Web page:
Mathematical learning difficulties subtypes classification

14Citations
Citations of this article
100Readers
Mendeley users who have this article in their library.

Abstract

This chapter highlights the innovative value of the present etiological model. First, the authors may refer to it as being multidimensional in that it proposes a transition from the one-dimensional "Dyscalculia" to the multidimensional "Mathematical Learning Difficulties," bringing into the picture mathematical domains other than the ones typically considered by the MLD literature until today. This leads to the second important feature: the model has direct implications for the field of mathematics education and may become an important tool for educators involved both in primary or secondary education. This is because the model allows to identify mathematical profiles of students early on, and these can be used to design more effective and comprehensive intervention programs, focusing on the students' strengths to compensate weaknesses and provide motivation. In fact, we believe, that in general intervention should focus mostly on the students' strengths, because this can have positive effects on motivation, while attempts to address students' weaknesses directly are likely to contribute to de motivation and further failures. Moreover, educators, from researchers to teachers, can use the model to easily create tasks for working with their students. (PsycINFO Database Record (c) 2014 APA, all rights reserved)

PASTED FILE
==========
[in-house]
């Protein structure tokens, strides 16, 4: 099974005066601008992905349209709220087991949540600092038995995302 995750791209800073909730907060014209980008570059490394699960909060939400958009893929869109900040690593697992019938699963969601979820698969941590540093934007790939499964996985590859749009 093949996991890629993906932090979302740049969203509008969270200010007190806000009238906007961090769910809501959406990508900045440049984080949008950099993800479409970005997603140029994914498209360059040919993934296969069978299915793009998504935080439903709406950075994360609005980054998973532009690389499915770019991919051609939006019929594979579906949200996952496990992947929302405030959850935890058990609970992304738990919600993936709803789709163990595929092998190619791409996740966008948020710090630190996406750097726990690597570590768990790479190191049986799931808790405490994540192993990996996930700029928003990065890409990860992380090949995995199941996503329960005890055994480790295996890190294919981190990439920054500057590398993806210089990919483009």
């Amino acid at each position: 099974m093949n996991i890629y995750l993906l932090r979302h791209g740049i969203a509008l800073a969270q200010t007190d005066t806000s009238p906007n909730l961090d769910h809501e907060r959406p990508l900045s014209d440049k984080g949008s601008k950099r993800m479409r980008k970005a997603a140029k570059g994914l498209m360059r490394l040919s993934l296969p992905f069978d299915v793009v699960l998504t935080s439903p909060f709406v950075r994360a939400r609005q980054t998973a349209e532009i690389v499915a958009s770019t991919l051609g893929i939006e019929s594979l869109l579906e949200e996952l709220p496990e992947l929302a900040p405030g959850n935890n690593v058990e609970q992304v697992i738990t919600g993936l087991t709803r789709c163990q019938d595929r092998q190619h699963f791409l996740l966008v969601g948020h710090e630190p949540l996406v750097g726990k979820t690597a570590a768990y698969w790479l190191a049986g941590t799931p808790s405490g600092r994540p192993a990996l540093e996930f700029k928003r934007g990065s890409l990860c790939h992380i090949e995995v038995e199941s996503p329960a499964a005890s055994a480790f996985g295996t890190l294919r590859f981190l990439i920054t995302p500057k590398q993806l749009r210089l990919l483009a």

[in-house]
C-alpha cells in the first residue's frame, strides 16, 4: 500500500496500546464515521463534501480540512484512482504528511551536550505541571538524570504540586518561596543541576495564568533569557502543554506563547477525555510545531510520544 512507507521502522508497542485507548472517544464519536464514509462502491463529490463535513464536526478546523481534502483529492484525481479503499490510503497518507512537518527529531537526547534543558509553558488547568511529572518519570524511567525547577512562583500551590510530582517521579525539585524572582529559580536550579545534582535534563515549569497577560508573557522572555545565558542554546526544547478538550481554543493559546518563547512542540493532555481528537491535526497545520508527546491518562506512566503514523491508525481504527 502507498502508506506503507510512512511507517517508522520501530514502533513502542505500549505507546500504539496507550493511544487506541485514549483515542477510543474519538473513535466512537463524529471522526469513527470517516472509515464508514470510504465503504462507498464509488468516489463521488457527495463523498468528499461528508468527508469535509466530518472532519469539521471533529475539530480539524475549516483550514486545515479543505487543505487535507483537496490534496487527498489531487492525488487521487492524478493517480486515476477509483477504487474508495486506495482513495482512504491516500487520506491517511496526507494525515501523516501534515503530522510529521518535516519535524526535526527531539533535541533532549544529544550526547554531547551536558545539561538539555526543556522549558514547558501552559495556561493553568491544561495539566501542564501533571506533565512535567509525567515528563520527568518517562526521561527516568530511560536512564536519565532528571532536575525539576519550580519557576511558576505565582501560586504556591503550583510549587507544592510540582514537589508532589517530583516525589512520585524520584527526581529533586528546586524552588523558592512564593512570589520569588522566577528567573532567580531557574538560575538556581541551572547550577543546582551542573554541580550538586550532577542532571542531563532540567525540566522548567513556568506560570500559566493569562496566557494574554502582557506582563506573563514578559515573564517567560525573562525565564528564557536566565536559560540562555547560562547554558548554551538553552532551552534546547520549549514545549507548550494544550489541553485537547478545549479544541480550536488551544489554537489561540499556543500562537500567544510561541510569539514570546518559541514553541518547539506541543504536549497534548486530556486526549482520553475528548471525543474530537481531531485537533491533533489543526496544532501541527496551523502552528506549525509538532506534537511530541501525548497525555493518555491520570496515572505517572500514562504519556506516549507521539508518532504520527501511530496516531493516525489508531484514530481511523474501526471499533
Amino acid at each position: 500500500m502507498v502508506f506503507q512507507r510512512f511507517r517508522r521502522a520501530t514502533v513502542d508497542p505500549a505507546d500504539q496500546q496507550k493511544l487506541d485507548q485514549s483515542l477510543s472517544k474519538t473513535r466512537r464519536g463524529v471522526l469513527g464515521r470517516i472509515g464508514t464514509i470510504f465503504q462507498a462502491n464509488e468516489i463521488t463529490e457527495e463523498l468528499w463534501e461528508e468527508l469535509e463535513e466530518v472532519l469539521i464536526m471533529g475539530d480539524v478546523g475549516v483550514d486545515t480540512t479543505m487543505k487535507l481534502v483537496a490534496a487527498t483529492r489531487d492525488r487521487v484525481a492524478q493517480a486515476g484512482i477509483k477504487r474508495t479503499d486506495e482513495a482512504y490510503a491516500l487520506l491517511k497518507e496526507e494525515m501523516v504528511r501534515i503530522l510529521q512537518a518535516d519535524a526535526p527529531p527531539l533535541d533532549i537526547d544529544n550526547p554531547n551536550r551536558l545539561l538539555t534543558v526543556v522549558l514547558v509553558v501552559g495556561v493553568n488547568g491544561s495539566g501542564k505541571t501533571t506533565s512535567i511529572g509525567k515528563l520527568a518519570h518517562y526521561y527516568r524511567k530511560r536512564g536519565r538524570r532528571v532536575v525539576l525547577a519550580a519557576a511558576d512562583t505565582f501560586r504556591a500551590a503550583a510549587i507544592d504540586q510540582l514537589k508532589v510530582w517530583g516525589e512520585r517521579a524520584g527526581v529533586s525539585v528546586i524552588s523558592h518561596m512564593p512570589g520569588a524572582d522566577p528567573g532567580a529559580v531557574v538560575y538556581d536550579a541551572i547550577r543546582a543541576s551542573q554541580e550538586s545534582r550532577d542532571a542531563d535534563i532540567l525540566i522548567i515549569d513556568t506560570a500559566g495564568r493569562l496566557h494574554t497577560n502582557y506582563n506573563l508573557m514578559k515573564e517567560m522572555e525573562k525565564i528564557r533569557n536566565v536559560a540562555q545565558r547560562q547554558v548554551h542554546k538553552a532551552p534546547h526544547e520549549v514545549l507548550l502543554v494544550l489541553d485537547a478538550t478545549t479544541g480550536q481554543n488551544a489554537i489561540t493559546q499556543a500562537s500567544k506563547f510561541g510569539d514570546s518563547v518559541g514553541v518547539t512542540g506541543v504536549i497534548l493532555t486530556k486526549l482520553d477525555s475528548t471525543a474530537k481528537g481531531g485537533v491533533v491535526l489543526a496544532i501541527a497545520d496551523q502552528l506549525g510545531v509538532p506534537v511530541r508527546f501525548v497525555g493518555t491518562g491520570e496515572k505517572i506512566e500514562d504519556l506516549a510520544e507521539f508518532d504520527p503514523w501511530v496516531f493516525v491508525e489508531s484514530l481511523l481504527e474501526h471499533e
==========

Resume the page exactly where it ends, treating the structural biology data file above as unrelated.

Cite

CITATION STYLE

APA

Karagiannakis, G., Baccaglini-Frank, A., & Papadatos, Y. (2014). Mathematical learning difficulties subtypes classification. Frontiers in Human Neuroscience, 8(1 FEB). https://doi.org/10.3389/fnhum.2014.00057

Register to see more suggestions

Mendeley helps you to discover research relevant for your work.

Already have an account?

Save time finding and organizing research with Mendeley

Sign up for free